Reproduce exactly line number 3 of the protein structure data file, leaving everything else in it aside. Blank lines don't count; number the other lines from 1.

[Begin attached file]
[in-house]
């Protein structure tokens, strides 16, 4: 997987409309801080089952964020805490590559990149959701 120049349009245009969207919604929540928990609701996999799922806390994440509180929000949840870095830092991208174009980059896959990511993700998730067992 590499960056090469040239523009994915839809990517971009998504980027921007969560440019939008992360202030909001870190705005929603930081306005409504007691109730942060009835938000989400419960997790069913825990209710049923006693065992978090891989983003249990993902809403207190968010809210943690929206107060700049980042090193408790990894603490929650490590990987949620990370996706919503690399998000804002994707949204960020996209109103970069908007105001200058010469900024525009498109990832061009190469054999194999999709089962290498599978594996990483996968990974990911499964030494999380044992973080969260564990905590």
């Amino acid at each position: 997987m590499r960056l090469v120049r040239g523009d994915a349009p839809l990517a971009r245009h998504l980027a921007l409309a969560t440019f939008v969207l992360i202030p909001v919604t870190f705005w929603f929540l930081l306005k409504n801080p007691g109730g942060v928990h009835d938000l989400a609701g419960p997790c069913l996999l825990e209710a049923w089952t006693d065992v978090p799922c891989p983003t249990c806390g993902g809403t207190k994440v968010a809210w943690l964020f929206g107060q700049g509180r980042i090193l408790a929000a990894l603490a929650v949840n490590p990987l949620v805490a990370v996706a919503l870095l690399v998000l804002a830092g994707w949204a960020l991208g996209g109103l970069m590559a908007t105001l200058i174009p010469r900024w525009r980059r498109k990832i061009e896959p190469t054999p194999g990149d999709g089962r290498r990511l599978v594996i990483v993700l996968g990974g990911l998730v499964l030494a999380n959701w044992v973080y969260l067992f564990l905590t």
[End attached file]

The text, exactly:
């Amino acid at each position: 997987m590499r960056l090469v120049r040239g523009d994915a349009p839809l990517a971009r245009h998504l980027a921007l409309a969560t440019f939008v969207l992360i202030p909001v919604t870190f705005w929603f929540l930081l306005k409504n801080p007691g109730g942060v928990h009835d938000l989400a609701g419960p997790c069913l996999l825990e209710a049923w089952t006693d065992v978090p799922c891989p983003t249990c806390g993902g809403t207190k994440v968010a809210w943690l964020f929206g107060q700049g509180r980042i090193l408790a929000a990894l603490a929650v949840n490590p990987l949620v805490a990370v996706a919503l870095l690399v998000l804002a830092g994707w949204a960020l991208g996209g109103l970069m590559a908007t105001l200058i174009p010469r900024w525009r980059r498109k990832i061009e896959p190469t054999p194999g990149d999709g089962r290498r990511l599978v594996i990483v993700l996968g990974g990911l998730v499964l030494a999380n959701w044992v973080y969260l067992f564990l905590t």